What is original sin?
Question: "What is original sin?"
Answer: The term “original sin” deals with Adam’s sin in eating from the Tree of the Knowledge of Good and Evil and its effects upon the rest of the human race from then on, particularly its effects on our nature and our standing before God, even before we are old enough to commit conscious sin. There are three main views that deal with that effect; they are as follows:
Pelagianism: Adam’s sin had no effect upon the souls of his descendants other than his sinful example influencing those who followed after him to also sin. According to this view, man has the ability to stop sinning if he simply chooses to. This teaching runs contrary to a number of passages that indicate that man is hopelessly enslaved by his sins (apart from God’s intervention) and that his good works are “dead” or worthless in meriting God’s favor (Ephesians 2:1-2; Matthew 15:18-19; Romans 7:23; Hebrews 6:1; 9:14).
Arminianism: Arminians believe Adam’s sin has resulted in the rest of mankind inheriting a propensity to sin commonly referred to as having a “sin nature.” This sin nature causes us to sin in the same way that a cat’s nature causes it to meow—it comes naturally. According to this view, man cannot stop sinning on his own, that is why God gives a universal grace to all to enable them to stop. This grace is called prevenient grace. And according to this view, we are not held accountable for Adam’s sin, just our own. This teaching runs contrary to the verb tense chosen for “...all sinned” in Romans 5:12 and also ignores the fact that all bear the punishment for sin (death) even though they may not have sinned in a manner similar to Adam (1 Corinthians 15:22; Romans 5:14-15,18). Nor is the teaching of prevenient grace found in Scripture.
Calvinism: Adam’s sin has resulted in not only our having a sin nature, but also has caused us to incur guilt before God for which we are deserving of punishment. Being conceived with original sin upon us (Psalm 51:5) results in our inheriting a sin nature so wicked that Jeremiah 17:9 describes the human heart as “deceitful above all else, desperately wicked, and beyond cure.” And not only was Adam found guilty because he sinned, but his guilt and his punishment (death) belongs to us as well (Romans 5:12,19). There are two views as to why Adam’s guilt should be seen by God as belonging to us as well. The first view states that the human race was within Adam in seed form; thus when Adam sinned, we sinned in him. This is similar to the biblical teaching that Levi (a descendent of Abraham) paid tithes to Melchizedek in Abraham (Genesis 14:20; Hebrews 7:4-9), even though Levi was not born until hundreds of years later. The other main view is that Adam served as our representative and as such, when he sinned, we were found guilty as well.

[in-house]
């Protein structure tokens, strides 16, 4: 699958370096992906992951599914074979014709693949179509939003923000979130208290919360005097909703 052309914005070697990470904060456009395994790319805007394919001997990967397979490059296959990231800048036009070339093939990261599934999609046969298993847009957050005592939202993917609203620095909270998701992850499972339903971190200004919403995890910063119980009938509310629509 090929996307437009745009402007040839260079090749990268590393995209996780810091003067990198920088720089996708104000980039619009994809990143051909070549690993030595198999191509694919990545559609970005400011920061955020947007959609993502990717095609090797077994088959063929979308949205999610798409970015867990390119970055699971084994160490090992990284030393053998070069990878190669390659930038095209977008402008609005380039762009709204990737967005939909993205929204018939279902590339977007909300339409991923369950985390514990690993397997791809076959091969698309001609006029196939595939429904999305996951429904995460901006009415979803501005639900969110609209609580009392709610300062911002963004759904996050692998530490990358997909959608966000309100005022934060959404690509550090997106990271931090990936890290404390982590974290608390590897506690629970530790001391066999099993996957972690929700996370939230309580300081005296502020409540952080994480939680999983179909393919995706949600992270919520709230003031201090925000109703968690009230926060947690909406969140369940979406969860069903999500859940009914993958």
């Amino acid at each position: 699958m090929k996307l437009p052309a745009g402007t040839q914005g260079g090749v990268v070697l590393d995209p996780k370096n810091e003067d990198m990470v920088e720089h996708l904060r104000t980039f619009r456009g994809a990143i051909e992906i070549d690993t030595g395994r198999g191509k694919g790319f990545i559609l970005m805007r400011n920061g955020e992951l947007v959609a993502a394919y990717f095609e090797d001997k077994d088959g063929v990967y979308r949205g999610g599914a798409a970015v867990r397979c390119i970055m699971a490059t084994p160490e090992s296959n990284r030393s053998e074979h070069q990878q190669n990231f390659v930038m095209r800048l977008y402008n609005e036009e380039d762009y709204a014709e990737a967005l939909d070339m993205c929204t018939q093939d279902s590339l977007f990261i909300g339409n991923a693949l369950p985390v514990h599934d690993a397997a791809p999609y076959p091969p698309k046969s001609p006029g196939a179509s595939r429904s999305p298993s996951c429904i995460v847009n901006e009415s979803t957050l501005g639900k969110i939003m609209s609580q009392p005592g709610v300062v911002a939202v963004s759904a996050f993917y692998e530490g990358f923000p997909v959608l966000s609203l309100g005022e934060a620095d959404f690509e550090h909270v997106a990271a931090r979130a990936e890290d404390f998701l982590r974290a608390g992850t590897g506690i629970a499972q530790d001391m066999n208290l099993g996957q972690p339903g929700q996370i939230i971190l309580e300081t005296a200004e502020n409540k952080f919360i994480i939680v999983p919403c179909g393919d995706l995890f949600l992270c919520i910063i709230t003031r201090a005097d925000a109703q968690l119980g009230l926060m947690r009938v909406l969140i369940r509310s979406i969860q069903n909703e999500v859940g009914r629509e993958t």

The Calvinistic view sees one as unable to overcome his sin apart from the power of the Holy Spirit, a power possessed only when one repents of his sin and turns in reliance upon Christ and His atoning sacrifice for sin upon the cross. One problem with this view is in explaining how infants and those incapable of committing conscious sin are saved (2 Samuel 12:23; Matthew 18:3; 19:14), since they are nonetheless held responsible for Adam’s sin. Millard Erickson, author of Christian Theology, feels this difficulty is resolved as follows: “There is a position [view] that...preserves the parallelism between our accepting the work of Christ and that of Adam [Romans 5:12-21], and at the same time it more clearly points out our responsibility for the first sin. We become responsible and guilty when we accept or approve of our corrupt nature. There is a time in the life of each one of us when we become aware of our own tendency toward sin. At that point we may abhor the sinful nature that has been there all the time...and repent of it. At the very least there would be a rejection of our sinful makeup. But if we acquiesce in that sinful nature, we are in effect saying that it is good. In placing our tacit approval upon the corruption, we are also approving or concurring in the action in the Garden of Eden so long ago. We become guilty of that sin without having to commit a sin of our own.”
The Calvinistic view of original sin is most consistent with biblical teaching and “original sin” could be defined as “that sin and its guilt that we all possess in God’s eyes as a direct result of Adam’s sin in the Garden of Eden.”
Recommended Resource: Basic Theology by Charles Ryrie.
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What is original sin?